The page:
I guess it was just a matter of time. I have been wondering, ever since a Virginia jury sentenced a spammer to seven years in prison, when and where the next wave of criminal prosecutions would come. The "spam king", according to news reports, was indicted in Washington state and arrested yesterday.
I don't like these criminal prosecutions for sending commercial e-mail, even when rather nefarious methodologies are used. Is it any wonder that the prosecution comes in Microsoft's backyard? Microsoft spends a lot of money each year on attacking spam from a technical standpoint, but isn't that the cost of doing business? These major ISPs (you know who you are) act like they are doing the public a favor in combating spam, but they forget that e-mail was the "killer application" that gave them life in the first place. Sometimes I think that all they are really doing is creating a demand for charging commercial e-mailers to let "spam" make it through their systems. So, if that is the case, why is government protecting these private commercial interests with aggressive and expensive prosecutions? One thing is for sure. All of our commercial e-mail clients will have to be even more aware of the criminal risks with this apparent change in strategy to combat spam. I wonder if the impact of this will simply be to move more mailers towards buying the ISPs' spam mailing services? What a great marketing department...the US Attorney's office!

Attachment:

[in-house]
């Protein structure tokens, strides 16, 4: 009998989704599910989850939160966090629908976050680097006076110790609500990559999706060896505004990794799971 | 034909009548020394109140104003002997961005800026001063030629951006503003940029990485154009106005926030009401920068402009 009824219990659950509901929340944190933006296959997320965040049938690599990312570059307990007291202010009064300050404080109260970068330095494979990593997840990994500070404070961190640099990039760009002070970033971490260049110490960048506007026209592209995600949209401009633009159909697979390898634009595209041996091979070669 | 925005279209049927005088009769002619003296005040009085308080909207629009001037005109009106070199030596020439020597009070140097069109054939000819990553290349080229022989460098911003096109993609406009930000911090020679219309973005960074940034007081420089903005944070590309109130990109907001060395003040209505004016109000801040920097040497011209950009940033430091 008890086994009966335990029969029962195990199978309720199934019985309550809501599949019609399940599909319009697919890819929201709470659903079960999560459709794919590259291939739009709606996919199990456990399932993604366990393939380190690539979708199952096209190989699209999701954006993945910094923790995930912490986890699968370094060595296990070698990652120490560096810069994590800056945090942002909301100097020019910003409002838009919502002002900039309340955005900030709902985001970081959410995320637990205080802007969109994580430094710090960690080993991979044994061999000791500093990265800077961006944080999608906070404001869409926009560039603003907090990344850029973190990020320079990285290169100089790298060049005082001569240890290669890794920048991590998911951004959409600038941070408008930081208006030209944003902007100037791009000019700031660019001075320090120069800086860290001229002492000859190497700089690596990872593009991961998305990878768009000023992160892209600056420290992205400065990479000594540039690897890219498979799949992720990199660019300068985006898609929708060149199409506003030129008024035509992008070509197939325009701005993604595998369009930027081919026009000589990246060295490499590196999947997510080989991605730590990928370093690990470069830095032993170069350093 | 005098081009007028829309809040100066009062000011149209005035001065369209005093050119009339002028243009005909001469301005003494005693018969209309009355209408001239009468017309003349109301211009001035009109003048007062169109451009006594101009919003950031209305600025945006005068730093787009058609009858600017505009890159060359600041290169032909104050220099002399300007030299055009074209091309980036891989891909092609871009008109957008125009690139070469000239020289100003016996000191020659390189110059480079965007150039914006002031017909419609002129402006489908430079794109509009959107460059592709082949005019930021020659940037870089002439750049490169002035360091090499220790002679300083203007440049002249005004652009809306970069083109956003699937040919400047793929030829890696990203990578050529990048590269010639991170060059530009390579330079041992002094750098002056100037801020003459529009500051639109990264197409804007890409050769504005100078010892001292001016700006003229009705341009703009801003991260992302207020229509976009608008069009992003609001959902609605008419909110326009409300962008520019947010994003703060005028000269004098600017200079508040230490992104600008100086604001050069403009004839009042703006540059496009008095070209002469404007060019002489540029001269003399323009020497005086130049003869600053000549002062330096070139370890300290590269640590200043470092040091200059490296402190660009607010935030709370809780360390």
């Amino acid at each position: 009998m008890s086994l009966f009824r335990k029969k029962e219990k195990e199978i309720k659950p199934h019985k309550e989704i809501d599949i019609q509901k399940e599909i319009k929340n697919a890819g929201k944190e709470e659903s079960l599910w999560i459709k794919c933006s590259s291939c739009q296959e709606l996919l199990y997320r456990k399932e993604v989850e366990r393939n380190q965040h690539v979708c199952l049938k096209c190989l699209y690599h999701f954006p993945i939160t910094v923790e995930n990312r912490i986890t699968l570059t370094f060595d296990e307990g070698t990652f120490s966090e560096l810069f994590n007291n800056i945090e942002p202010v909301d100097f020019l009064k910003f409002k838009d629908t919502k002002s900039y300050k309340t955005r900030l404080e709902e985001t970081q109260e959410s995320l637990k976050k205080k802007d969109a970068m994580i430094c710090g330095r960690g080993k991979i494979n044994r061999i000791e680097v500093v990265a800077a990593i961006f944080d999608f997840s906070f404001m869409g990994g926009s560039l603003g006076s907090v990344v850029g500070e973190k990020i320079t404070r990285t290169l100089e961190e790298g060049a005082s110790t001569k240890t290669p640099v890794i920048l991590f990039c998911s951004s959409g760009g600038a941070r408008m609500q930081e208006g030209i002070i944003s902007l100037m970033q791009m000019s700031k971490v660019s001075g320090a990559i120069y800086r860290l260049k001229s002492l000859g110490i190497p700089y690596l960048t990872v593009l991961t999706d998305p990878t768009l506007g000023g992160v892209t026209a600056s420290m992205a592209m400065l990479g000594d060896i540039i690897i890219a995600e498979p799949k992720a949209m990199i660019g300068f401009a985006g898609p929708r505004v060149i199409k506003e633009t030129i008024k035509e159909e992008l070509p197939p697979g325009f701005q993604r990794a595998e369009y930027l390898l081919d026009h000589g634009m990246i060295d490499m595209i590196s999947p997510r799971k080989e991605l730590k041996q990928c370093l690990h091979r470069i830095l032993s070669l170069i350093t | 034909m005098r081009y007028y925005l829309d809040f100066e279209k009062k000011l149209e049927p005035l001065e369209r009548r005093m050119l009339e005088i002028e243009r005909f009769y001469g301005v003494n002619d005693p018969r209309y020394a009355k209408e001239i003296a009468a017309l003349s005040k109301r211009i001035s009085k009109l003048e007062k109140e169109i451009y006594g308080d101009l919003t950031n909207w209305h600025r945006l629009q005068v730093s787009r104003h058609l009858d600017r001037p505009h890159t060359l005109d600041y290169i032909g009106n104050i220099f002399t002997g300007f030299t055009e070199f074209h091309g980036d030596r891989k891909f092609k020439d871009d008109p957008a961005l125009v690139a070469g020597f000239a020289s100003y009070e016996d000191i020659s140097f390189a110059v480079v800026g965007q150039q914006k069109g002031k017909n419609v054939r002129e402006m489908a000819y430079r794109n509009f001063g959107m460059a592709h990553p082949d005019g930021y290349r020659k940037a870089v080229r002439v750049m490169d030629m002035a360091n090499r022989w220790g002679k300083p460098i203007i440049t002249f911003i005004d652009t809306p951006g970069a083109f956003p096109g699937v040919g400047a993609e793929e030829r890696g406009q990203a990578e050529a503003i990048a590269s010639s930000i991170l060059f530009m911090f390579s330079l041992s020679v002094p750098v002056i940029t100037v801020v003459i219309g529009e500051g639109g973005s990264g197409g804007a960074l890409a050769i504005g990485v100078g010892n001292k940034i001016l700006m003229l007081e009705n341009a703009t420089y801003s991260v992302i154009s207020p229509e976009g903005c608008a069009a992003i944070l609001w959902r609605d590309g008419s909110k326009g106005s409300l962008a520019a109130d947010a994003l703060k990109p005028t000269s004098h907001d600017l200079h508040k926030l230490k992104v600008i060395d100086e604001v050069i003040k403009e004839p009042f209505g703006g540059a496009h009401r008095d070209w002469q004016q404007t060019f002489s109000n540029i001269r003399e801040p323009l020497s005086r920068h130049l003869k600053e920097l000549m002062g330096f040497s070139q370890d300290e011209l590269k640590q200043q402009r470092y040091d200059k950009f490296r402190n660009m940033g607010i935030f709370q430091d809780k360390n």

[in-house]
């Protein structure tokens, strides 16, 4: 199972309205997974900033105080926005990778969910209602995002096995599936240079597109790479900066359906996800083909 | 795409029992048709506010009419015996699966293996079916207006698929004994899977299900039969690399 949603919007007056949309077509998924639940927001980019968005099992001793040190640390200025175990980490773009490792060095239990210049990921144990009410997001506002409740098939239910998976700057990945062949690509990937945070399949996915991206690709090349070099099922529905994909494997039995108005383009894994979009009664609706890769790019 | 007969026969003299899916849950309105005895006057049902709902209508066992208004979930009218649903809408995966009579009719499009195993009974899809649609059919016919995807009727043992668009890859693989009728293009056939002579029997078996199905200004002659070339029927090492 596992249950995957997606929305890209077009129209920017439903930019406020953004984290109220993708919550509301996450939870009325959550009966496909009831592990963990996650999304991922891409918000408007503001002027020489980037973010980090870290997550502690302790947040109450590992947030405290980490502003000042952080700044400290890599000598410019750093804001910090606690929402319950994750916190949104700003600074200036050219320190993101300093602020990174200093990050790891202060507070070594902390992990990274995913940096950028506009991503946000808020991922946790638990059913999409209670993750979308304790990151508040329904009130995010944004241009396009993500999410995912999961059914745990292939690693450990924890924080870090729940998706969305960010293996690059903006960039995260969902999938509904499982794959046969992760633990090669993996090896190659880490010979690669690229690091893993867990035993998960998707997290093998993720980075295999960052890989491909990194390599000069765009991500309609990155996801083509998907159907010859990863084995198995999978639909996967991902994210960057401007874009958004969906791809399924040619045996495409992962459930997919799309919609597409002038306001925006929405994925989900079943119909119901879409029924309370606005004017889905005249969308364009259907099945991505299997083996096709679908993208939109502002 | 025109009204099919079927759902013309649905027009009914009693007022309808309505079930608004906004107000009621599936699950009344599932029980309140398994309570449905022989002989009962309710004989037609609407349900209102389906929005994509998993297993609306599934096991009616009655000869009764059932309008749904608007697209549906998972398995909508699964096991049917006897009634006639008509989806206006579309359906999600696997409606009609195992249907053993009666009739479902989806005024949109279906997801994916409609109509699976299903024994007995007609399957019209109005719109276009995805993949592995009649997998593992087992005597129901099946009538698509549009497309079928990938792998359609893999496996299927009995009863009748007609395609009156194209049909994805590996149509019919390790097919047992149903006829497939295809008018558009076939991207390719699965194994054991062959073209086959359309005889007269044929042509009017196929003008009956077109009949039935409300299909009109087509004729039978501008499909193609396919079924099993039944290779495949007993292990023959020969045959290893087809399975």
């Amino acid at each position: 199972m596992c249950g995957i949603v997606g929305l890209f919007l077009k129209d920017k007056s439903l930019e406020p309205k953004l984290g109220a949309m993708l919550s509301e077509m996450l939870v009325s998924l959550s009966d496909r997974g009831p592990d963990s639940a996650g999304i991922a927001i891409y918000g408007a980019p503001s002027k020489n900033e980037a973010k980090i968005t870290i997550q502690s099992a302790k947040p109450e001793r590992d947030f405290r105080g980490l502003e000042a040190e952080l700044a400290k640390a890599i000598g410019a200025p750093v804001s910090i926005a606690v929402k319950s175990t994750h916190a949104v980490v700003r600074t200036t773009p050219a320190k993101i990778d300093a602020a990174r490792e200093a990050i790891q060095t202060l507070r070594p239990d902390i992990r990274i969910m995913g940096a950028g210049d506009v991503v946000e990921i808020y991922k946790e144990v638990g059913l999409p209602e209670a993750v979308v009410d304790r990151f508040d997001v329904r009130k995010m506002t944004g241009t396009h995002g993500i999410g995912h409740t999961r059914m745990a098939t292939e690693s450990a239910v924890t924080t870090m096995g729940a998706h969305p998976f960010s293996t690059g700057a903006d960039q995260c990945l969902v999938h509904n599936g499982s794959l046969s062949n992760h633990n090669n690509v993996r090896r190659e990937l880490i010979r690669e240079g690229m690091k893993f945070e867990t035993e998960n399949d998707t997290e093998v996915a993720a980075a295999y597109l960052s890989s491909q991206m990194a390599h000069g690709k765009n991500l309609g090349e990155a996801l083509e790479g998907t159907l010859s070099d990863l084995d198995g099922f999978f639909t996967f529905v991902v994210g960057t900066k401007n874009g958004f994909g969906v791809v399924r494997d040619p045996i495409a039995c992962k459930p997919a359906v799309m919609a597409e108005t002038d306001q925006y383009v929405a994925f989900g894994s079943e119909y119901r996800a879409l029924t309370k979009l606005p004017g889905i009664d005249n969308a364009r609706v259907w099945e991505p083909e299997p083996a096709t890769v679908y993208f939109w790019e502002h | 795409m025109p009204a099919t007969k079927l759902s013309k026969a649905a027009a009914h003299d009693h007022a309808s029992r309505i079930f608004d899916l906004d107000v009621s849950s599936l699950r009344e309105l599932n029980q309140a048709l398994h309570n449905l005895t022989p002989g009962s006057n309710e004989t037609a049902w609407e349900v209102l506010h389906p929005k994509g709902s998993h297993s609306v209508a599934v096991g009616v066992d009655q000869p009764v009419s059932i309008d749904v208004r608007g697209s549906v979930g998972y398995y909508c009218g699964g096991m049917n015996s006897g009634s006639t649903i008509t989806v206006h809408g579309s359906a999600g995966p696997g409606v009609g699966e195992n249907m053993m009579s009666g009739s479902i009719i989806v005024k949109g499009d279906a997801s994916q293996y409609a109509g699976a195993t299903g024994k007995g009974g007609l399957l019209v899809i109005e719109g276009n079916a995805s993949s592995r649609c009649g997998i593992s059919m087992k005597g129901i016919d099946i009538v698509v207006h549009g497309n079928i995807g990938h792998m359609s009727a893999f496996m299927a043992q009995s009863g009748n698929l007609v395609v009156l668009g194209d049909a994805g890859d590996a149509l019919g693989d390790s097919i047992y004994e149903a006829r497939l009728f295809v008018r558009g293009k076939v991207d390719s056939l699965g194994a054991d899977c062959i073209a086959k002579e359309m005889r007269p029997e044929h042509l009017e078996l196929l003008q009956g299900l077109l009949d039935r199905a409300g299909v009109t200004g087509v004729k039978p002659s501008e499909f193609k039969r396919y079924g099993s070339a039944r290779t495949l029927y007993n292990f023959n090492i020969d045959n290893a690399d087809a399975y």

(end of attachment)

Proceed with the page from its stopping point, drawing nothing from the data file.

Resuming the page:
I find it interesting, by the way, that this guy is supposed to be living the high life yet Microsoft has a $7 Million unpaid civil judgment against him. If he has funds, has the ritzy condo, sports car etc., then I don't understand why Microsoft hasn't been willing or able to seize those assets in execution on its judgment? We handle a lot of defense litigation against Microsoft, and their spam business people, in-house counsel, and outside law firms are very thorough, very smart, and very effective. Is this guy really as big as they say? I guess we'll find out, buy I can tell you that sending a million e-mails a day is a relatively lightweight load for commercial e-mailers, although it sounds like a huge amount to someone outside the industry.